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Album Reviews, Audio Feedback: Music Blogjams

Hysterical – Clap Your Hands Say Yeah (V2)


I think, given 6 years of hindsight, it might be safe to say that Clap Your Hands Say Yeah weren’t really expecting the critical acclaim they received for their self-titled debut back in 2005. Because listening to the two rather unsure LPs that they’ve stuttered out since then, I get the sense of a band struggling to recreate that magic formula which had us all applauding wildly and nodding our approval. It’s almost as if they threw that endearing debut together on a couple of stoned nights at home – after scoring some seriously potent green – and have been striving in vain to get themselves into that golden mindset of stoner inspiration ever since.

I distinctly remember the joys of being a Clap Your Hands Say Yeah fan back in 2005. Honestly, I used to revel in introducing them to people. Their name alone was enough to prick ears up of course, but after you had set off into that album of effortless, unhurried production and groggy, indecipherable lyricism for the first time, you were hooked on it. It was as good a stoner record as an indie rock band could hope to achieve. It would draw you towards its well-executed eccentricities but still have the subtle craft to work beautifully as dependable background music. And the fact that it sounded like they weren’t even trying was perhaps its strongest quality.

But this half-arsed genius has not embodied their releases since. In fact, they’ve gone completely the other way. Now they’re trying too hard. 2007’s Some Loud Thunder was as boisterous and inconsequential as that title suggests, and in parts was virtually unlistenable. The band didn’t give a toss about re-capturing the laid-back mood of the debut, determined instead to cause a ruckus. It was a bit of a mess in truth. And the negative reaction they received for that album may well have knocked their confidence a bit, because it has been four long years between it and their 3rd album, Hysterical.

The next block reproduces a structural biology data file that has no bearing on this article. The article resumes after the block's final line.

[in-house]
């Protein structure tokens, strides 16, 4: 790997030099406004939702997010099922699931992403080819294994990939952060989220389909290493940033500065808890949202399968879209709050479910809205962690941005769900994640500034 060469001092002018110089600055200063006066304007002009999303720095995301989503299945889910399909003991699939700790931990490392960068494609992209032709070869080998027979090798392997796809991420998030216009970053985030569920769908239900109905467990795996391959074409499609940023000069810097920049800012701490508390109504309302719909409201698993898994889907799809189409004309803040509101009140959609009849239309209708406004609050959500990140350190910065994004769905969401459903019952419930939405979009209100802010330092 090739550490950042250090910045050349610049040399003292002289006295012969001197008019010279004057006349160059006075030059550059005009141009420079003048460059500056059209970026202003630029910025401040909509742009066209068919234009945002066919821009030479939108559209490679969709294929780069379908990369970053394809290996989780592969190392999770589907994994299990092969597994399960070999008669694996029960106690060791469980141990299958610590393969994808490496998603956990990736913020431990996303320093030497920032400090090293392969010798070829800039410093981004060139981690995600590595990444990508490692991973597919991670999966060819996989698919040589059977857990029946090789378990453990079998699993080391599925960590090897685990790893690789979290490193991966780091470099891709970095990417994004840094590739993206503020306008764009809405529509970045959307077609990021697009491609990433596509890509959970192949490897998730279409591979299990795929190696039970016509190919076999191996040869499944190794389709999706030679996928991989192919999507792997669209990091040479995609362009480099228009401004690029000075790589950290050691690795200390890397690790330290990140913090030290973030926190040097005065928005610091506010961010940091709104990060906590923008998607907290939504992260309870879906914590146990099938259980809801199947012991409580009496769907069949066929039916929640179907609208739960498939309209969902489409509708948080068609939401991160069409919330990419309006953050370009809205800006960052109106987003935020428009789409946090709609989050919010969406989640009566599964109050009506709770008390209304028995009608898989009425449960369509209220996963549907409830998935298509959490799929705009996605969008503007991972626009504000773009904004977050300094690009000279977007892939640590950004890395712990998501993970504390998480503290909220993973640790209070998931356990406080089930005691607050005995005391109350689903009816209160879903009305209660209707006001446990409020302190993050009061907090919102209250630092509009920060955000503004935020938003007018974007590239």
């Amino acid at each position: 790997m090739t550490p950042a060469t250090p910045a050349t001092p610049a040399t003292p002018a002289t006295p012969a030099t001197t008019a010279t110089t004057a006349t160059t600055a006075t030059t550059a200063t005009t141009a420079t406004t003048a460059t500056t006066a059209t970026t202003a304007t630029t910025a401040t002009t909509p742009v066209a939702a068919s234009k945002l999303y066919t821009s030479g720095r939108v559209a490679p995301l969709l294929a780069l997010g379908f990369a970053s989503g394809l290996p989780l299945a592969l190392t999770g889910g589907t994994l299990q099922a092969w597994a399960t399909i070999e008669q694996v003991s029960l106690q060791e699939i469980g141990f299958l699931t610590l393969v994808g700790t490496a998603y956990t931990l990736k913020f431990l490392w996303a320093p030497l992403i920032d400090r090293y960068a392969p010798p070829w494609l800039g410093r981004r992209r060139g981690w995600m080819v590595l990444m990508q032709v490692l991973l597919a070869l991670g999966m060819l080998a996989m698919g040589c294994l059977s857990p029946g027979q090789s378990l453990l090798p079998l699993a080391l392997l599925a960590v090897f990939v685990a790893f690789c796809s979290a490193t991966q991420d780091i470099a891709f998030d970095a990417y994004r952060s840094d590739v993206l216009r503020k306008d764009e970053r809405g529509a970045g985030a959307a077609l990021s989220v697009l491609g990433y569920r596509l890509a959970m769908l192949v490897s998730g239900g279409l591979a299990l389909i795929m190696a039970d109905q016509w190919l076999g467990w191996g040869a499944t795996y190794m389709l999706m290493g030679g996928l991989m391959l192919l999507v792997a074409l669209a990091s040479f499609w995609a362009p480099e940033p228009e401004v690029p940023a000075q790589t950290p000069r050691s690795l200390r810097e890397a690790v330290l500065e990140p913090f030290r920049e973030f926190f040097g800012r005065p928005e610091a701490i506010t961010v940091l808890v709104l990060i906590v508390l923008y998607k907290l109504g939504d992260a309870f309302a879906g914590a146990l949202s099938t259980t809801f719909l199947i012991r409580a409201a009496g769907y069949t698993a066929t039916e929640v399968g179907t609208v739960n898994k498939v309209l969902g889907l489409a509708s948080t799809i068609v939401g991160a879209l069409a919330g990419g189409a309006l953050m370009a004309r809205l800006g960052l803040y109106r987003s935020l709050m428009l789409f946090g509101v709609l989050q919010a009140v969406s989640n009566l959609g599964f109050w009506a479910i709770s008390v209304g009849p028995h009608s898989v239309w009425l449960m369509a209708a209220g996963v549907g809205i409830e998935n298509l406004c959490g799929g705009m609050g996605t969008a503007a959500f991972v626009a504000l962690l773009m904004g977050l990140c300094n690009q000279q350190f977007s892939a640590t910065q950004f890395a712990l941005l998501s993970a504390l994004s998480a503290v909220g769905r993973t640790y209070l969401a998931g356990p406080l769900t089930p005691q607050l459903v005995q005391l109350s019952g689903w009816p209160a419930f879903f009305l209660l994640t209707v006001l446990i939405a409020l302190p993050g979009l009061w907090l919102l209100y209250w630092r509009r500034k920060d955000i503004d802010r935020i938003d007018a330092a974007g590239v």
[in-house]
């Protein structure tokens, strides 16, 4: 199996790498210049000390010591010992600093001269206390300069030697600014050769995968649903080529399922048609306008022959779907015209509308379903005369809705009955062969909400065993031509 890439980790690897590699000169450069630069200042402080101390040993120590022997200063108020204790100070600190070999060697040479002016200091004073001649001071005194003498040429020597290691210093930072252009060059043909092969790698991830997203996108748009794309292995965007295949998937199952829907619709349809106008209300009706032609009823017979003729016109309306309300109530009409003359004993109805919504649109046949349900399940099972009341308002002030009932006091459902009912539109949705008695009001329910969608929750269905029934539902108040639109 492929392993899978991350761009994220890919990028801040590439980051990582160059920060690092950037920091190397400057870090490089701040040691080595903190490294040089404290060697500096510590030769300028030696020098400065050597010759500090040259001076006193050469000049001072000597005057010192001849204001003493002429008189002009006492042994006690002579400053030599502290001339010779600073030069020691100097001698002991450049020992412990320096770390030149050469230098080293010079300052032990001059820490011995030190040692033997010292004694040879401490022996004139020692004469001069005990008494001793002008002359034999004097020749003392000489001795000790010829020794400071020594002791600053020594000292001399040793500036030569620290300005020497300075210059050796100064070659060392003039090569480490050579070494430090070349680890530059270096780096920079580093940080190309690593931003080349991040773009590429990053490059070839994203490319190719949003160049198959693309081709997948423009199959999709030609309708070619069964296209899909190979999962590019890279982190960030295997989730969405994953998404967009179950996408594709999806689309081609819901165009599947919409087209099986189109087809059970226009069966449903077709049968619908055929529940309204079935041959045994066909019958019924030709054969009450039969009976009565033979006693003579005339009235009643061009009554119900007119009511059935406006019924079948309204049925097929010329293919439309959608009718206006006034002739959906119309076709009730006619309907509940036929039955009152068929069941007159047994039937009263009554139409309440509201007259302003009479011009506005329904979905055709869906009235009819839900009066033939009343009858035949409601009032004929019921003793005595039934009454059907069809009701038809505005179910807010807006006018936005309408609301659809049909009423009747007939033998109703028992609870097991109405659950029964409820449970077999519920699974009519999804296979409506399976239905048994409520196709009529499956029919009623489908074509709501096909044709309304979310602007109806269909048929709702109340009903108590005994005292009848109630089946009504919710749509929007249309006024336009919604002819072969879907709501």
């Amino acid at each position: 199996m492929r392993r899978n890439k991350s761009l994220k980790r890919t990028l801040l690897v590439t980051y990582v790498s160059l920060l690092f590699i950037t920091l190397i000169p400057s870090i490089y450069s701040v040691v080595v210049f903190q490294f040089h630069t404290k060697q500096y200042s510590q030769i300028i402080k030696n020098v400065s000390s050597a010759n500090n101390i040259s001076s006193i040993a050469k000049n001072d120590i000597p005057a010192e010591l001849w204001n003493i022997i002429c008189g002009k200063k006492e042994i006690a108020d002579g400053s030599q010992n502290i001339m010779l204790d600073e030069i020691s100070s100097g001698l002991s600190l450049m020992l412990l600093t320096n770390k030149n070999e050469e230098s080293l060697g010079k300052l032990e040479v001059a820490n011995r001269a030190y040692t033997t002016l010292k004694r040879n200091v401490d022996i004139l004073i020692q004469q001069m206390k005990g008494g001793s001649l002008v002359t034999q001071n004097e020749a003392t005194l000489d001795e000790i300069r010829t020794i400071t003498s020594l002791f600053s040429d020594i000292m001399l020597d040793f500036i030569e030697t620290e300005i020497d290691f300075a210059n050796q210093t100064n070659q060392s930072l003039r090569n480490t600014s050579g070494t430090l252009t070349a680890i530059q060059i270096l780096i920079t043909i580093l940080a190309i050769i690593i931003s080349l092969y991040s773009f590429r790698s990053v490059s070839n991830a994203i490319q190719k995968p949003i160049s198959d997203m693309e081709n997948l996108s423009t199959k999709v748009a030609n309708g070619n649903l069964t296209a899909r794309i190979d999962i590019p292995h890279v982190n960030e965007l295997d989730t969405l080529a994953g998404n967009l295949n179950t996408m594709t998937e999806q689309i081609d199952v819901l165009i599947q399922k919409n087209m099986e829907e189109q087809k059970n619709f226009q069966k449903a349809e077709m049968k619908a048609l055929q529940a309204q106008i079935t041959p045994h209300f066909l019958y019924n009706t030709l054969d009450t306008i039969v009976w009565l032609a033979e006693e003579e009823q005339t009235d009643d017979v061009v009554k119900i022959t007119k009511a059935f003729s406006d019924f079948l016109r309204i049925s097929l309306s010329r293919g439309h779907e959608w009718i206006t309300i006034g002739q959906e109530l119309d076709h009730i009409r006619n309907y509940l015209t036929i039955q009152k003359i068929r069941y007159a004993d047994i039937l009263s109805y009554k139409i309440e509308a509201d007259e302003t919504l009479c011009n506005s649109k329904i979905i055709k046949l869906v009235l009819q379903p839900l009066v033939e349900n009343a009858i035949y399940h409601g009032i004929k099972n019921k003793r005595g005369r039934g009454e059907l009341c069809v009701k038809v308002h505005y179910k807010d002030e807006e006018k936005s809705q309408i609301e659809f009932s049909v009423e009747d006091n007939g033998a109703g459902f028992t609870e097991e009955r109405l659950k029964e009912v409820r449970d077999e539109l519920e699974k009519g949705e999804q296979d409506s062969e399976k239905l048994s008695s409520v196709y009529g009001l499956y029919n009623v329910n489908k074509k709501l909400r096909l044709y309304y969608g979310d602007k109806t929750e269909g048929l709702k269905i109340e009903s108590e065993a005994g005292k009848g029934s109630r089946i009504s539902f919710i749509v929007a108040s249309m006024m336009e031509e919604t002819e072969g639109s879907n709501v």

Hysterical sees CYHSY wanting to get back to a more honed and consistent sound. This strategy at least saves the album from harbouring any unlistenable moments but, the problem is, it doesn’t really harbour any notably listenable ones either. The band are clearly trying to get back to that melodious simplicity that had us head over heels six years ago, but there’s something missing; they’ve forgotten the knack for a beguiling hook, and none really catch hold. Moments of note include title track Hysterical, which has a rewarding bassline but is unfortunately smothered by an unmemorable melody, Same Mistake, a happy little jaunt but lacking that knockout punch, and grand finale Adams Plane, which ends on some very David Bowie / Aladdin Sane piano mania.

That’s about it. The rest sneaks on past while you’ve got your back turned, not daring to catch your gaze in case you should react too severely to its presence. Safe, solid even, but forgettable.

Ch-Check It Out If You’re Partial To – their cult-status debut; one of this centuries most lauded underdogs; Alec Ounsworth’s barely decipherable delivery; a band working to win us back

Fantastic Track – Same Mistake



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